This means he might have had some experience as a hooker. If this was the case though, the Italian coaching staff potentially thought that they would remain with 14 players on the field and have uncontested scrums. They then may have deemed this a better situation for them than if they played with 14 and there were contested scrums with Nemer at hooker.

If this was the case, then that raises further moral questions of teams that encounter this situation in the future. How much training is enough to say a player can play in the front-row to a safe ability? If a player played hooker at age-grade level, does that qualify them to fill in at a domestic level? What about on the international stage? Player welfare must always come before the game. However, without some clarity here, situations may arise where players end up injured unwisely attempting to help the team.

Should a team have to lose an extra player?

Here is one area where I believe the rule should stay the same. With the loss of contested scrums, the team with 15 players misses out on opportunities to gain an advantage at the set-piece, to tire out opposition forwards and to run against a backline in retreat. This means they lose potential chances they may have to ultimately win the game. Therefore the team with the full complement of players should be compensated in some way. The most logical solution here is for another player to be sacrificed.

Furthermore, with this in place there is less incentive for a team that is getting beaten heavily in the scrum, to cheat and say that both hookers are injured so that they go to uncontested scrums.

What is the need for a third prop?

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Lamaro found the insistence of Nika Amashukeli for the need of a third prop, despite uncontested scrums being introduced, a point of real confusion. Why should there be a need for a third prop when they cannot play hooker either? This results in the likely substitution of a faster player with better open-field skills, such as a back-row forward, for the prop which further weakens the Italian side, and I cannot fully understand the reason for it. If anything, it results in potentially more risk. This is because more players then have to play out of position when alongside the prop playing hooker, there is also a backfilling in the back-row.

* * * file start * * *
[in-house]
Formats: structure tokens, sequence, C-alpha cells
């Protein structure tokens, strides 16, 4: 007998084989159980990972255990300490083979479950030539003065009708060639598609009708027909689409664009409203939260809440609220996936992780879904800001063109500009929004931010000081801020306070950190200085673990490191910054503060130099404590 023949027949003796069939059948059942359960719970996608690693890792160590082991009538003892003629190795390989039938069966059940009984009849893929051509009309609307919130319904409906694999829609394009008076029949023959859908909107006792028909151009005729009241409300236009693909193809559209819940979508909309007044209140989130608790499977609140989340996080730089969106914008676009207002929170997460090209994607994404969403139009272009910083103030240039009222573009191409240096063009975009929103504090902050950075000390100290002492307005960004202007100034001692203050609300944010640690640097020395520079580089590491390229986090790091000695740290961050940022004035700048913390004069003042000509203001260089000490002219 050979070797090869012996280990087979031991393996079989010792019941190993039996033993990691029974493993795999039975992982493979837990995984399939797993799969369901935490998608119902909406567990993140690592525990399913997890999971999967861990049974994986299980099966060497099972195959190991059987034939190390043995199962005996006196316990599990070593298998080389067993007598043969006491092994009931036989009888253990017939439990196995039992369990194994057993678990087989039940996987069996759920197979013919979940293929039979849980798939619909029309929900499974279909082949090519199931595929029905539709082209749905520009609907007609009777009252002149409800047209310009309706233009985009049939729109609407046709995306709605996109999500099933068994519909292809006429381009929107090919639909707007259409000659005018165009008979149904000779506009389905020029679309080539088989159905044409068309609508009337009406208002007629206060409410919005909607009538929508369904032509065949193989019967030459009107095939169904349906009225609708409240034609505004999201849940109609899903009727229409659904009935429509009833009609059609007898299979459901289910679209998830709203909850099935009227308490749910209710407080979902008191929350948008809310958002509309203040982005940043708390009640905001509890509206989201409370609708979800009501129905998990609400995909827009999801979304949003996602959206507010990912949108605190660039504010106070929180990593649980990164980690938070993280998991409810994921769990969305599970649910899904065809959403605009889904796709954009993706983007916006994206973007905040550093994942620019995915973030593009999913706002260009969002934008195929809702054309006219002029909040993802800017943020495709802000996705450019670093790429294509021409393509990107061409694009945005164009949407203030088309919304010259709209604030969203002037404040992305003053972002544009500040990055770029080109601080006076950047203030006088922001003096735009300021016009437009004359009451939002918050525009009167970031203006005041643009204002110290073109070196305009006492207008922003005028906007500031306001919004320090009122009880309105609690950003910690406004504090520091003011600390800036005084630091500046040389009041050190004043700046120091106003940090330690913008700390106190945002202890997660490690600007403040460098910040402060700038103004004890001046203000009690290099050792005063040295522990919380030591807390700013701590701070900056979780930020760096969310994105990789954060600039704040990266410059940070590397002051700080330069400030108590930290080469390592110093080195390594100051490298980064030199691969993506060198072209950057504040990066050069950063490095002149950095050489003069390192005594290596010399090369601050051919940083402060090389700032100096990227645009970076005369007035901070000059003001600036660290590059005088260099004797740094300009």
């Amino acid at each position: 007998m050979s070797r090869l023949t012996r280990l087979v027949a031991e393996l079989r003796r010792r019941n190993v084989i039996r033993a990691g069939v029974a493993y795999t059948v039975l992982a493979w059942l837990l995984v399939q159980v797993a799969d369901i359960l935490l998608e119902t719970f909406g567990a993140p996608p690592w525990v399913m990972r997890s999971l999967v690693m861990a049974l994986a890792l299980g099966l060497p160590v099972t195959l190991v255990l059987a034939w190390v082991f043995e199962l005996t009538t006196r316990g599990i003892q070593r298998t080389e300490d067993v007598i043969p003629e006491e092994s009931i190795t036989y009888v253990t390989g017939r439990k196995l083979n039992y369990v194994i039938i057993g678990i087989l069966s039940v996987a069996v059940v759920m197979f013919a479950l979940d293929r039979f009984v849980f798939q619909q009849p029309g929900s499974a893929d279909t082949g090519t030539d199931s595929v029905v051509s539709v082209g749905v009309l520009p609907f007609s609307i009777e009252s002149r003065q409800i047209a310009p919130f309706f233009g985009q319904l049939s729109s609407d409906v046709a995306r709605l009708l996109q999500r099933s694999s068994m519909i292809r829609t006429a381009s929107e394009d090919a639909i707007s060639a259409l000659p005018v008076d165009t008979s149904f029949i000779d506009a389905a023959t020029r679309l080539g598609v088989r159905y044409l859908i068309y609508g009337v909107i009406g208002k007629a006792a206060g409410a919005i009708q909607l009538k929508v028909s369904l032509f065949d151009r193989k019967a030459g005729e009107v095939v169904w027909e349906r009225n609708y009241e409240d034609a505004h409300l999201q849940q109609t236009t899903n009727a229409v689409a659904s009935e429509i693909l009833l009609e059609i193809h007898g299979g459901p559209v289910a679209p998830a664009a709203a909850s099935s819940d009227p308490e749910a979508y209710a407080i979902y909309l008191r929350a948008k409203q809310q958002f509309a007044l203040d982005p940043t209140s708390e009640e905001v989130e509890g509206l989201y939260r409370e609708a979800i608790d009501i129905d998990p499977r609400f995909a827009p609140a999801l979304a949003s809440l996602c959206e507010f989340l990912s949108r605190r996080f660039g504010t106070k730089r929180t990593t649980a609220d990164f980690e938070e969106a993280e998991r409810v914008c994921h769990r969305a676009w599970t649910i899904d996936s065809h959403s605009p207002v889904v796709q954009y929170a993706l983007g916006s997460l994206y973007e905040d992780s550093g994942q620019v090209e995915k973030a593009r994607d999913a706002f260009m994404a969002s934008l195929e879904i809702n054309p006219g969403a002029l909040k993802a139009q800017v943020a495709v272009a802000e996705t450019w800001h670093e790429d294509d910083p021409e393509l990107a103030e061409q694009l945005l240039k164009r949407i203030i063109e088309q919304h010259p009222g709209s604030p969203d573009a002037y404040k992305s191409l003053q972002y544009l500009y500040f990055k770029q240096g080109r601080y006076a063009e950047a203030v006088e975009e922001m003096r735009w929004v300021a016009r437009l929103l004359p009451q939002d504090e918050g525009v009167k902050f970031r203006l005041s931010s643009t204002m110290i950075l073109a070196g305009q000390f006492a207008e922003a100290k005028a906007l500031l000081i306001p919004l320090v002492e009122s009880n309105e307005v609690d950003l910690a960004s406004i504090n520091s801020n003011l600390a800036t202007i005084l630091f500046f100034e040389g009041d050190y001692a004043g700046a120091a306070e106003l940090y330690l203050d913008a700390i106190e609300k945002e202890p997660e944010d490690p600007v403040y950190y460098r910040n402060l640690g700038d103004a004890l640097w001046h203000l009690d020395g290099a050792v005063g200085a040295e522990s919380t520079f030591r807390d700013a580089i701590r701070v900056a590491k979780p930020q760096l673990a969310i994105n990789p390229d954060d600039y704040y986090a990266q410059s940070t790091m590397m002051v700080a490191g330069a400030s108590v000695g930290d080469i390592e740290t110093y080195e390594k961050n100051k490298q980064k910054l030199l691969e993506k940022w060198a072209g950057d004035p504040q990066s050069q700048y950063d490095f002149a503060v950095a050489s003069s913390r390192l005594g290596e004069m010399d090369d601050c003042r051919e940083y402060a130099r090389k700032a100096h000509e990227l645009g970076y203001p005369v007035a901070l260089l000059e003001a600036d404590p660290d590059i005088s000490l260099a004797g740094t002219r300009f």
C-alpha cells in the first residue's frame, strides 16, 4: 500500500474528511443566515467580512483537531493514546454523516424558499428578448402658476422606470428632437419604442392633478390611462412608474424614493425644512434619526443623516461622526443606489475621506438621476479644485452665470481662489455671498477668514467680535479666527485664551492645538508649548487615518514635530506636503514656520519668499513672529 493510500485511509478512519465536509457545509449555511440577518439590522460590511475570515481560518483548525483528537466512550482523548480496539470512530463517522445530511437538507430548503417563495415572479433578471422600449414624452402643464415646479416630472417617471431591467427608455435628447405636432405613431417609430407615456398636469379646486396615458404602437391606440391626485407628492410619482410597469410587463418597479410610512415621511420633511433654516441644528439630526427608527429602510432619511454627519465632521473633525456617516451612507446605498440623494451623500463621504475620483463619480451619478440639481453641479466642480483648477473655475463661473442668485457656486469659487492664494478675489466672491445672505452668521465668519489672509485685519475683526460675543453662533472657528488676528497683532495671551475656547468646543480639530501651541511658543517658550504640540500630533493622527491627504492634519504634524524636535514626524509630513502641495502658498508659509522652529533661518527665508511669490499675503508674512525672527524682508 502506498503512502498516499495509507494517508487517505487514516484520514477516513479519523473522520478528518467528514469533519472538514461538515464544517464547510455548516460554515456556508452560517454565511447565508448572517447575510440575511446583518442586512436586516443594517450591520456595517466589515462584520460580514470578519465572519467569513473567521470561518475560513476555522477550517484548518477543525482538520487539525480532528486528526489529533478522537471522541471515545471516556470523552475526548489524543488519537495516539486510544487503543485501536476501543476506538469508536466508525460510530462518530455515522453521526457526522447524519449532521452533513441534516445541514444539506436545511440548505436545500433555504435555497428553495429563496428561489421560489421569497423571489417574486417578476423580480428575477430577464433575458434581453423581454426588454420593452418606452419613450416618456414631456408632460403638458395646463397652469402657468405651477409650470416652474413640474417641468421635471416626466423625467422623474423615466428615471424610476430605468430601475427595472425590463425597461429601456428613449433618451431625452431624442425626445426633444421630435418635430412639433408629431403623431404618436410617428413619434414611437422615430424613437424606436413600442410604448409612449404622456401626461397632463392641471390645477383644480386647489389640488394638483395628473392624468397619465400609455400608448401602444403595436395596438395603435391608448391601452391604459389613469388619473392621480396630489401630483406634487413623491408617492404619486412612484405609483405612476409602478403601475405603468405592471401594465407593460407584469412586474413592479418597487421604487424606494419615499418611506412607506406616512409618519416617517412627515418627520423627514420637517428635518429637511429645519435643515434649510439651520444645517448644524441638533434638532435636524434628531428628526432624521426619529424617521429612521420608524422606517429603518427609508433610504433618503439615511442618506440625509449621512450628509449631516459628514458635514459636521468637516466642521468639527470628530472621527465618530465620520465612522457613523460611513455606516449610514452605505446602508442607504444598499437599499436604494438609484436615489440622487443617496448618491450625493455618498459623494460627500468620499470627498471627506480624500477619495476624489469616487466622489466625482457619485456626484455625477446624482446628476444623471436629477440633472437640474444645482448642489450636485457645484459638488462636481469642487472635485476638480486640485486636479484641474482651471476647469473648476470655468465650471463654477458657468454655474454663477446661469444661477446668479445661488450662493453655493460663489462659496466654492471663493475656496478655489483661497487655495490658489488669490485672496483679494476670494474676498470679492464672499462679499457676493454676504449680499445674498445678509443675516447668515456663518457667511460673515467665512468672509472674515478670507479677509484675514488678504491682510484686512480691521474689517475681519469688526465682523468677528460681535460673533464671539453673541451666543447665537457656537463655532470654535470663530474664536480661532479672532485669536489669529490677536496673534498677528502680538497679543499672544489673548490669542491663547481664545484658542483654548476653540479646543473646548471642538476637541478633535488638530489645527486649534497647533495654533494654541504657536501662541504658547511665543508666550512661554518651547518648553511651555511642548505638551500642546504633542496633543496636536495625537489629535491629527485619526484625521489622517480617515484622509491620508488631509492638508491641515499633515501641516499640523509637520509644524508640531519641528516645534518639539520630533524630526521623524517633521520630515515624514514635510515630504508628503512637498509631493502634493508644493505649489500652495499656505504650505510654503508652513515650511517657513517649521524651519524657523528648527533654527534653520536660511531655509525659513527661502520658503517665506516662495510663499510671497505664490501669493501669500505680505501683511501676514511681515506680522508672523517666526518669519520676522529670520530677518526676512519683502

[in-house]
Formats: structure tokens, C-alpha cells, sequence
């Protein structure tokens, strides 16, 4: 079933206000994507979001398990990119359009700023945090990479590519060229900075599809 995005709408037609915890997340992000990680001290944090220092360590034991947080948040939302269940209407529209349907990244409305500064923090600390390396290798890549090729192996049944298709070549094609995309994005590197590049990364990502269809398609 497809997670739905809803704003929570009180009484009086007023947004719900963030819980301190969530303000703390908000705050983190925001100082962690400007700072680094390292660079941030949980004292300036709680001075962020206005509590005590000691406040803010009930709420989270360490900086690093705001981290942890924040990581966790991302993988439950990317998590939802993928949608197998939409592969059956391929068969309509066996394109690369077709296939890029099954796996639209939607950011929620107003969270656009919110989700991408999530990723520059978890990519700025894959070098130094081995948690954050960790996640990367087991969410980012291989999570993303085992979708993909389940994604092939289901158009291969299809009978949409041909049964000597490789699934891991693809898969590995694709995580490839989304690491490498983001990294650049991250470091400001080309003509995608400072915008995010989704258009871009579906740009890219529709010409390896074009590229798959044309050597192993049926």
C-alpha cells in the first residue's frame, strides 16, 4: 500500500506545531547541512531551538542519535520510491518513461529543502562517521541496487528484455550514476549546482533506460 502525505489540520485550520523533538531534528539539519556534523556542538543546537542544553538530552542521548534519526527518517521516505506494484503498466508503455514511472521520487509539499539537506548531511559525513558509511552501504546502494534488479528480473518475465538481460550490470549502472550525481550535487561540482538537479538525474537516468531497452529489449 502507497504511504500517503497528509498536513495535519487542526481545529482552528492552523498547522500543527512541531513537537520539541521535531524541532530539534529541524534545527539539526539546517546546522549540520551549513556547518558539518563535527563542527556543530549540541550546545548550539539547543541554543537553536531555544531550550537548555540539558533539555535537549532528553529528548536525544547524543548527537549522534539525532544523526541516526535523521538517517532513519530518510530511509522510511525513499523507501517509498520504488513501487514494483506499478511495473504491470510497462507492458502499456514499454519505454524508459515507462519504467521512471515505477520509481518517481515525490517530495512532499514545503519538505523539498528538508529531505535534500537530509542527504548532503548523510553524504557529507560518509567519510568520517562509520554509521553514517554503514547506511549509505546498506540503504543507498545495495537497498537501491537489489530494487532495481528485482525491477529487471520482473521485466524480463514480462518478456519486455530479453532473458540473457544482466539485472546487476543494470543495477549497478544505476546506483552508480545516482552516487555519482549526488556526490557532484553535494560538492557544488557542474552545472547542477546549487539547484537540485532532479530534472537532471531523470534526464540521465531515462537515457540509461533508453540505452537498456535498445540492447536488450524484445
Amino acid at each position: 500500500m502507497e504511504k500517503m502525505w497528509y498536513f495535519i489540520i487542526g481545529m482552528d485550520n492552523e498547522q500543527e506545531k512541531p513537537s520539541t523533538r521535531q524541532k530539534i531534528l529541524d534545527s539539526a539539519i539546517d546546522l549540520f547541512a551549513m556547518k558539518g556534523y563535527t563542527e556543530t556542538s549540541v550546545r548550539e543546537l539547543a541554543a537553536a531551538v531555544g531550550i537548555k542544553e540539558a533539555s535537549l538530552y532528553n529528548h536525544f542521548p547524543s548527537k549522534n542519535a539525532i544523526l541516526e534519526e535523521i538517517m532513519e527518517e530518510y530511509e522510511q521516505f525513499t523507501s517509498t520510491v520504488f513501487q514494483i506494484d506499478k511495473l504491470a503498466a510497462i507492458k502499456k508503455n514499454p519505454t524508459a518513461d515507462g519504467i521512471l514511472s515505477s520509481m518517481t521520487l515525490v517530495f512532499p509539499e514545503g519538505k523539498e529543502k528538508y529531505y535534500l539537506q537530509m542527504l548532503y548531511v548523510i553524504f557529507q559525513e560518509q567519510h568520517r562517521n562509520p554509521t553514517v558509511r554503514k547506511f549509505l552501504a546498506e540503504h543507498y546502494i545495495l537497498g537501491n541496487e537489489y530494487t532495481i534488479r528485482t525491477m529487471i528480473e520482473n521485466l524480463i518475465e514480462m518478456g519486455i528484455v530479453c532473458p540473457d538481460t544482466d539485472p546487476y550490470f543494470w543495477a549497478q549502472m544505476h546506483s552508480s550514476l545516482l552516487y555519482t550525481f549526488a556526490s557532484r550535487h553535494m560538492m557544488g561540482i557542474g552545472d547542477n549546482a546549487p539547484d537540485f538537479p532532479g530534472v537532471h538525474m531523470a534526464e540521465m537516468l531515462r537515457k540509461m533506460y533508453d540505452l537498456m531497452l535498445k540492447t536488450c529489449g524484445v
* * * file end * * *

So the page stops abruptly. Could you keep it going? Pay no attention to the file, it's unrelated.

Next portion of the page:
I think this is the part of the law that needs to change. It serves little purpose except for further disadvantaging the team down a player and needlessly further complicating the game. Rugby is a game trying to assert itself on the world stage as it competes for precious sponsorship money. The Six Nations is one of the few chances we get to showcase the international game on terrestrial television.

So, with the rules complicated at the best of times, further complications such as this only serve to warn away potential new fans of the sport. In any sport, there will be events such as this. What sets the most forward-thinking sports apart though is their ability to use these as chances to improve our game. We often criticise Rugby for not evolving with the times so why not take this golden opportunity?

Games coming up for both teams

Italy will look for their first win in the Six Nations as they host Scotland at Stadio Olimpico in Rome. The game is on March 12 at 2:15 pm GMT as it will be shown live on ITV according to The Telegraph. This is while Ireland will have a tough match in Twickenham Stadium in London, England. They will face England, a team right behind them at 4:45 pm GMT and it will be shown live on ITV on March 12.

Both teams will finish up on March 19. Ireland will host Scotland at Aviva Stadium in Dublin while Italy travels to Cardiff to face Wales at Principality Stadium.